Of all the stories about Steve Jobs in the recent Walter Isaacson biography
, this one seems to capture his essence. In the hospital near the end of his life, Jobs was heavily sedated. The pulmonologist tried to put a mask over his face. Isaacson writes:
Jobs ripped it off and mumbled that he hated the design and refused to wear it. Though barely able to speak, he ordered them to bring five different options for the mask and he would pick a design he liked … He also hated the oxygen monitor they put on his finger. He told them it was ugly and too complex.
It’s somehow not hard to imagine Jobs at an Apple keynote introducing “one more thing” – a “revolutionary” and “magical” mask. I’d probably buy it too.
The Best of Humanity
Reading Isaacson’s biography made me appreciate Jobs even more. Whatever you think of him, he clearly brought out the best in many of the people who worked with him. Jobs transformed entire industries: personal computers, digital animations, music, consumer electronics, and more. He had incredible focus and an ability to lead where many others failed. He’s one of those rare people who really did change the world, and not just once either.
His life reminds me of the doctrine of common grace. Wayne Grudem explains:
…all science and technology carried out by non-Christians is a result of common grace allowing them to make incredible discoveries and inventions, to develop the earth’s resources into many material goods, to produce and distribute those resources, and to have skill in their productive work. In a practical sense this means that every time we walk into a grocery store or ride in an automobile or enter a house we should remember that we are experiencing the results of the abundant common grace of God poured out so richly on all mankind. (Systematic Theology: An Introduction to Biblical Doctrine
I’m typing on my MacBook Pro, with an iPhone and iPad a few feet away. These are part of my life. I could live without them (really!), but overall they are blessings in my life that I’ve enjoyed and used as tools for God’s glory. I’m amazed at the ingenuity that went into these products.
Jobs represents some of the best of what humans were created to be. It’s hard not to be amazed at what he accomplished. But that’s not the entire picture.
The Worst of Humanity
I found myself sad as I read Isaacson’s biography. Jobs wasn’t a happy man. He left a wake of destruction and hurt. He sometimes made very unethical decisions. He could be callous to those who were closest to him. And he misunderstood and rejected Christianity.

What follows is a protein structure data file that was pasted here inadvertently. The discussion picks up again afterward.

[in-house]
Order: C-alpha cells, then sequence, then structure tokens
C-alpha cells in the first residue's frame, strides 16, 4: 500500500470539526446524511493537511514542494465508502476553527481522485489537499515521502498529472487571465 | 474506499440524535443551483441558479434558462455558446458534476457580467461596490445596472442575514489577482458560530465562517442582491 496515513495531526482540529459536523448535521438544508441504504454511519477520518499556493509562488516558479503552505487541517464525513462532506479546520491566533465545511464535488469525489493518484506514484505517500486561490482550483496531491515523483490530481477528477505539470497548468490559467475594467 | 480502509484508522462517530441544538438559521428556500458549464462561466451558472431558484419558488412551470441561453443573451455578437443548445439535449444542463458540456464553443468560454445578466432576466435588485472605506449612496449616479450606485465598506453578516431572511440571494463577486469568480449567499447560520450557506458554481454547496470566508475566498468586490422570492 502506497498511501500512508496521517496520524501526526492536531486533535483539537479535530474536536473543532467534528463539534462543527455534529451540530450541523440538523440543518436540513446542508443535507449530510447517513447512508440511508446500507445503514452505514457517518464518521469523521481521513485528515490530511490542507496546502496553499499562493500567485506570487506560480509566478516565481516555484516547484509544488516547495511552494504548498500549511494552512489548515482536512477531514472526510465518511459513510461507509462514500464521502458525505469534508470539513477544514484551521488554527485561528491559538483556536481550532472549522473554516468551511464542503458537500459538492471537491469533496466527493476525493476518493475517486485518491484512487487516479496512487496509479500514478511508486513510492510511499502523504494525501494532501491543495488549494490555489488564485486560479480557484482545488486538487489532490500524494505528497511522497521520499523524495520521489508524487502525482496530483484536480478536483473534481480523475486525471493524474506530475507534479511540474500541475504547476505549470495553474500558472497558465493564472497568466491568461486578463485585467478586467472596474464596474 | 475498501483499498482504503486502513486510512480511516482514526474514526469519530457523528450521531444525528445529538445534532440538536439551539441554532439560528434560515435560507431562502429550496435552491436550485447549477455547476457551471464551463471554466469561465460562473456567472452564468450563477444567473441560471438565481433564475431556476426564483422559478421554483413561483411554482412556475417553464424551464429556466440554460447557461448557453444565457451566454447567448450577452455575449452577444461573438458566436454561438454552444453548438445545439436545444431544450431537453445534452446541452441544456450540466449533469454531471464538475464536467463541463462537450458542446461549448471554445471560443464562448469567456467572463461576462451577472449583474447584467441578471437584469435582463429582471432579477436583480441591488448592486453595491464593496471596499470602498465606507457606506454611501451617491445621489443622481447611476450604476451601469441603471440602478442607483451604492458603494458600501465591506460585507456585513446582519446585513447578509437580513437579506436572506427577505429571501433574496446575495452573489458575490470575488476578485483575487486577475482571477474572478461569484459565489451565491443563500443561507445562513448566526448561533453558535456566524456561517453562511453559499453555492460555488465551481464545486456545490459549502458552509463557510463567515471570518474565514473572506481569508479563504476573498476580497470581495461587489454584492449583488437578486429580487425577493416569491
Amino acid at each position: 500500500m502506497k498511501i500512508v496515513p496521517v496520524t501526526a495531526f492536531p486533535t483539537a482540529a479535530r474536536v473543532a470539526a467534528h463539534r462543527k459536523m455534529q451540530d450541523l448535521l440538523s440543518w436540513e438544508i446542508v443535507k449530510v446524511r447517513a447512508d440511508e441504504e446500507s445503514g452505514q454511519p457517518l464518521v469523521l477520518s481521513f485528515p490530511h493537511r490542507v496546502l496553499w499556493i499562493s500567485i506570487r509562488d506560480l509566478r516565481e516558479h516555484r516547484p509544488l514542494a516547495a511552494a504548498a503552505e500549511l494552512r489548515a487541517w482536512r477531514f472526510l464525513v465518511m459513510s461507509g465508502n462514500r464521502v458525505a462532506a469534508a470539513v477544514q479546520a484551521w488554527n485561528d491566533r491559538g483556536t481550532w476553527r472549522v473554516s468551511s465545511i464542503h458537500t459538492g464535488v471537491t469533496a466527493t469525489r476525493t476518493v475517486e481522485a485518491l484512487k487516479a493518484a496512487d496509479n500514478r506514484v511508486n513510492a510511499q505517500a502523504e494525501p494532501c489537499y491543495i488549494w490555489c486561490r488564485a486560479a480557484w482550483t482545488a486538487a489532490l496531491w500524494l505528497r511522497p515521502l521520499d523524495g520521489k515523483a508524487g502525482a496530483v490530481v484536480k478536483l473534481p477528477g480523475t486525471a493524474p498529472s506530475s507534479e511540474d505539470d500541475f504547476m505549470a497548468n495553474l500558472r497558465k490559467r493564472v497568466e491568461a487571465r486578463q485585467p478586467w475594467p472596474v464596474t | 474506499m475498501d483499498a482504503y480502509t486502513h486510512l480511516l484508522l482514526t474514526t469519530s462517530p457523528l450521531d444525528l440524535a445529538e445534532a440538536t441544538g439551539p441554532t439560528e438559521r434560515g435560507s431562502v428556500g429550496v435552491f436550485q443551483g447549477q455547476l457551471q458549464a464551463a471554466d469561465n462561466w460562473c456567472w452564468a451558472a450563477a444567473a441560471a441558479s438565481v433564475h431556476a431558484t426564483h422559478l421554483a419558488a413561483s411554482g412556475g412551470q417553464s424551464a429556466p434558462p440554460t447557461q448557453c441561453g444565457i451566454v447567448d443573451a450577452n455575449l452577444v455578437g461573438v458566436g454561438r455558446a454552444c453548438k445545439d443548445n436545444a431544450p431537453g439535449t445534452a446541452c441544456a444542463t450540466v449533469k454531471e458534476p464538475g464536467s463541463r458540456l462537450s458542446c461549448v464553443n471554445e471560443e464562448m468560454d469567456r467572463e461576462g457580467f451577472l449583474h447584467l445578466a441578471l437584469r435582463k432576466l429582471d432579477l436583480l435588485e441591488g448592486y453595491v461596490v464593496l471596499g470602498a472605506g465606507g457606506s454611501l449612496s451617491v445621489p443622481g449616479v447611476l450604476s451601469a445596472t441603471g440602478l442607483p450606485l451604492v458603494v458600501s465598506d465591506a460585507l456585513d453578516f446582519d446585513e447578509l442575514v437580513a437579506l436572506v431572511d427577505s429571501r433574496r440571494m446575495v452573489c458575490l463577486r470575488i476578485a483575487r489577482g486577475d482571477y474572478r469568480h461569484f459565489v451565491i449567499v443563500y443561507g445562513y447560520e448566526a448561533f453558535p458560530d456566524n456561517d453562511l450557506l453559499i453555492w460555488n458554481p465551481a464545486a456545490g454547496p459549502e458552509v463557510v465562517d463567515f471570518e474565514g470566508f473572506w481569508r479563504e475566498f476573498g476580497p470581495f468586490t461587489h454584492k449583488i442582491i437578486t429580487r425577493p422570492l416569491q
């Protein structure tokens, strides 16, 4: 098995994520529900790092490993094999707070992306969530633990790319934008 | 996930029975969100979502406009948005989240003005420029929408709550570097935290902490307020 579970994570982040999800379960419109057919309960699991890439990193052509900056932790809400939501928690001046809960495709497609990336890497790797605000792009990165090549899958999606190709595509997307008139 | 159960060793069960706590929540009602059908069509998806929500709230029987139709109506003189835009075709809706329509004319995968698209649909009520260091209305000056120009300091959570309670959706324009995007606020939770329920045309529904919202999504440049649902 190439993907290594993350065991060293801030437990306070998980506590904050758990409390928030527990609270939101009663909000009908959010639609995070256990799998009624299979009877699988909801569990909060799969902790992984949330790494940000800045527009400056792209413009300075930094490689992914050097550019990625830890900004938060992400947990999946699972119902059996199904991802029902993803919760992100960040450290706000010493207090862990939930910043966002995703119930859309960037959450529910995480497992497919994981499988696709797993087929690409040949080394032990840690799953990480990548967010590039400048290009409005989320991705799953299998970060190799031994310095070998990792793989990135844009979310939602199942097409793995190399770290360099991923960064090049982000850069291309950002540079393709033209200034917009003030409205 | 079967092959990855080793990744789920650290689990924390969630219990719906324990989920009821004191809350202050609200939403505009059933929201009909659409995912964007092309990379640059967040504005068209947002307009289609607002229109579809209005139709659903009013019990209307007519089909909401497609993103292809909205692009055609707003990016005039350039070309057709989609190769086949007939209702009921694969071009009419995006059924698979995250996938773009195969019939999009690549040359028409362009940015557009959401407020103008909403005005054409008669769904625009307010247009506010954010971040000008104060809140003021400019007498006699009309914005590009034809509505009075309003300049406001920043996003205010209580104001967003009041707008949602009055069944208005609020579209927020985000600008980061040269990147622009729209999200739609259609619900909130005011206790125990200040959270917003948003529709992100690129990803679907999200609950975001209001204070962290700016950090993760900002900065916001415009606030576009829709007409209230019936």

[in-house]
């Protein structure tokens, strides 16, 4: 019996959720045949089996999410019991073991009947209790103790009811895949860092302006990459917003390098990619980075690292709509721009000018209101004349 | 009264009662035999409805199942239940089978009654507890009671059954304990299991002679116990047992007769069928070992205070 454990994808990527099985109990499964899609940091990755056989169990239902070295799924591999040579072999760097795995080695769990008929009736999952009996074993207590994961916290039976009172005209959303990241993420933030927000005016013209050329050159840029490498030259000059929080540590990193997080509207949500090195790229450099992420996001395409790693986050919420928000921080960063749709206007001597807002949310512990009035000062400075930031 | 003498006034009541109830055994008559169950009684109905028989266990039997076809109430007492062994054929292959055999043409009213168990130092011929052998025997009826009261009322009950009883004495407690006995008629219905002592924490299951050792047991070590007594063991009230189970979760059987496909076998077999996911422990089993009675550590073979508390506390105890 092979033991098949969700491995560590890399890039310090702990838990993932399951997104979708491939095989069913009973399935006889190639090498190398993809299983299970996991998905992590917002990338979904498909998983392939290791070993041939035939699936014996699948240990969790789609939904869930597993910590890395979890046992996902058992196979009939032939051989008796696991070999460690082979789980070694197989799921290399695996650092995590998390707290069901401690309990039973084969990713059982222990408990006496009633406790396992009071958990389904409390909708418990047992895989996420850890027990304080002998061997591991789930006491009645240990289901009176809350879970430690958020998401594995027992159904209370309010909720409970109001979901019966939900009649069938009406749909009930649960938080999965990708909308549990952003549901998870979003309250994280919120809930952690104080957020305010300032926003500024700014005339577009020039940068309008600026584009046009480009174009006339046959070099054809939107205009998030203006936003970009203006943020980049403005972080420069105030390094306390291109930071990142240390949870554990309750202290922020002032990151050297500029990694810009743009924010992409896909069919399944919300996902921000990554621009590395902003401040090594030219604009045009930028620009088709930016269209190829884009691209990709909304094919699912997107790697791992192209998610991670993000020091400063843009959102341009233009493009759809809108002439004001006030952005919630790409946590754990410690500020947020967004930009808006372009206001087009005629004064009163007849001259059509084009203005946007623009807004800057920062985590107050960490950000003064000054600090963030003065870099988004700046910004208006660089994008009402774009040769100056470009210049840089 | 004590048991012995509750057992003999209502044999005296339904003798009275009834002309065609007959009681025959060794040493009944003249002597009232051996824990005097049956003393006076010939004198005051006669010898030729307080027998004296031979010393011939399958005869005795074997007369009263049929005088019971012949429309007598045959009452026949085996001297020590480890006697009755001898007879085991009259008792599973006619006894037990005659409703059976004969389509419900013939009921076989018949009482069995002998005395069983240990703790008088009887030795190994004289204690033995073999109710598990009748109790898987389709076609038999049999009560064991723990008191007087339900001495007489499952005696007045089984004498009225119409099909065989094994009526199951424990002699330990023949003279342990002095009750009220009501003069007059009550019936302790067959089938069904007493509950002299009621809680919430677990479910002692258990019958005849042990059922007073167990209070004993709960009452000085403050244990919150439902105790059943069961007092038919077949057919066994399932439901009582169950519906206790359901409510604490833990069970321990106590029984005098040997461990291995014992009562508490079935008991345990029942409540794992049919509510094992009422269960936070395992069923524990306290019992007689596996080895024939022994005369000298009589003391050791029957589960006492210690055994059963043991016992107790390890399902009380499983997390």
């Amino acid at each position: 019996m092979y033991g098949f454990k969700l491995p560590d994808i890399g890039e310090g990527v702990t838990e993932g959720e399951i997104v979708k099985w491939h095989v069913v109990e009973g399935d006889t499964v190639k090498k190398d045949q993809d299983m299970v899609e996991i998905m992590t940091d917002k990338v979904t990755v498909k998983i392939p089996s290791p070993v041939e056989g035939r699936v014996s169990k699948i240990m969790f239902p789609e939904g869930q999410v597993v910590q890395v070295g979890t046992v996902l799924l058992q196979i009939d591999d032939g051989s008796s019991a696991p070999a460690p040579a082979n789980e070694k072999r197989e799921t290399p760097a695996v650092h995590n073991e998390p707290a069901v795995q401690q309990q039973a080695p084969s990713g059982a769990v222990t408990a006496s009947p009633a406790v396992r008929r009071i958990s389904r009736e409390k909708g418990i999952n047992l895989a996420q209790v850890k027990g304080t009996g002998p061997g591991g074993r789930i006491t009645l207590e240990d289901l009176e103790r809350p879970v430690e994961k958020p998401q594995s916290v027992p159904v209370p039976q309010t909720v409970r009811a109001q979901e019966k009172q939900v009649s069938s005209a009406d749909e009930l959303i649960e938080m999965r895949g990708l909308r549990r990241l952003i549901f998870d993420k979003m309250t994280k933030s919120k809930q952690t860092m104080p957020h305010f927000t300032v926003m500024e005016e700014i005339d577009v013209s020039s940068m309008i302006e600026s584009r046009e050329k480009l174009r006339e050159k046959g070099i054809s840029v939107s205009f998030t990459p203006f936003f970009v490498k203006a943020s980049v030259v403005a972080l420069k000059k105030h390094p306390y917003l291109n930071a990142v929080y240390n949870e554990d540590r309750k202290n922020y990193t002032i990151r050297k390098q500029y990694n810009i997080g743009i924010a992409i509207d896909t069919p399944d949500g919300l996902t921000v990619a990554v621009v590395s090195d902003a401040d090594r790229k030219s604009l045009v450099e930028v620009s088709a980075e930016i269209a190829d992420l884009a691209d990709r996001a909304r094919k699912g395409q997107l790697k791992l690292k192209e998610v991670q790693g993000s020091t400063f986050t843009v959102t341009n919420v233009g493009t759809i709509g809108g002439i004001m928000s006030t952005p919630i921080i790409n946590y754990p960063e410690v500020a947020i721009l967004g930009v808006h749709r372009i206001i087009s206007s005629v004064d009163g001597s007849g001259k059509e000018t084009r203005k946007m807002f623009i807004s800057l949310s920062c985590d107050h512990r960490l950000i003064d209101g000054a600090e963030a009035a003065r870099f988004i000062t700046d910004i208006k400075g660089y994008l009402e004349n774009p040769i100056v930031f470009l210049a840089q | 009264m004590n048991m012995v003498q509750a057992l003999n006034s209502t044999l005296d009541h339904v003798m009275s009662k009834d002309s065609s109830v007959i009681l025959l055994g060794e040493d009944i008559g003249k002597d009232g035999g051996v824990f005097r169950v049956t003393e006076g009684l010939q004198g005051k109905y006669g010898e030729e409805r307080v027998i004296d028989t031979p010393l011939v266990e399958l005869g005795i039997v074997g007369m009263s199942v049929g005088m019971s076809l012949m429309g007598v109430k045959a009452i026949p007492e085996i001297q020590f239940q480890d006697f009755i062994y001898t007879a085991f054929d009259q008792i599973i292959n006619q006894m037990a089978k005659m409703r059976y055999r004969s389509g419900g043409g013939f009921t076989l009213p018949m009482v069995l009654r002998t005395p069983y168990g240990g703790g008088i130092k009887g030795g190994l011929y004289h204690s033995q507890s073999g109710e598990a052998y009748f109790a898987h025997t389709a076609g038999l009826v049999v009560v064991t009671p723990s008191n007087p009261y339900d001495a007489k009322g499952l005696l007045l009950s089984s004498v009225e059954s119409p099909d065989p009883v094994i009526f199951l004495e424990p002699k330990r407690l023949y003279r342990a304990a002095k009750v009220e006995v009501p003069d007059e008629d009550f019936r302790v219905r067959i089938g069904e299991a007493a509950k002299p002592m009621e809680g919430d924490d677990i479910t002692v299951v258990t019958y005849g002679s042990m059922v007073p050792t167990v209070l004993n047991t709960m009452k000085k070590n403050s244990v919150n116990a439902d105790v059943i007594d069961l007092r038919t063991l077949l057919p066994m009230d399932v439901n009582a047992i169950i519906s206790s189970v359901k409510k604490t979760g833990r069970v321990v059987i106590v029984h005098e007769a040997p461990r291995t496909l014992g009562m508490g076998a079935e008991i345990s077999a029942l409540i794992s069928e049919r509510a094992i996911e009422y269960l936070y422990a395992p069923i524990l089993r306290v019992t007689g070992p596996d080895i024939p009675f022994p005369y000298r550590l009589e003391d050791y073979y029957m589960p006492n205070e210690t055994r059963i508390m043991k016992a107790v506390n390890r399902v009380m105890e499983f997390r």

It was tough slugging getting through parts of the book. I kept waiting for Jobs to become a sympathetic character. To say that Jobs had his flaws would be a massive understatement. Jobs really did represent both the best and the worst of humanity.
Just Like Us
It could just be that Jobs is a picture of all of us, except magnified. I see flashes of brilliance and evil in almost everyone I meet, including me. Everywhere I look, I see great ability and depressing wickedness, often in the same person.
I preached on Abraham yesterday. He’s a man of faith. I marvel at his ability to leave home and to move into the unknown with his wife at God’s beckoning. I am stunned every time I think of his obedience when asked to sacrifice Isaac. And I’m disgusted every time I read that he passed his wife off as his sister, and by the way he treated Hagar and his son Ishmael — which is not too different from the way Jobs treated his own daughter, by the way.
This is where I’m reminded of who we are apart from Christ. At our best, we are very good. Brilliant, actually. But at our best we are still hopelessly lost apart from Christ. There are no great men or great women; there are only great men who are also tragically sinful and who are in desparate need of the transformation promised in the gospel.
Steve Jobs reminds me that there is so much evidence of God’s image in people who don’t even know him. “It would be good for us to reflect on our likeness to God more often,” Grudem writes. But he also reminds me of our need for transformation. And he makes me look forward to that day when we will be fully transformed, and that we will be all that we were made to be in the first place.
In a strange way, Steve Jobs makes me grateful for the dignity of humanity and the image of God. And he also reminds me of how bad we truly are, and how good the gospel sounds to brilliant, broken people like Jobs, and like you and me.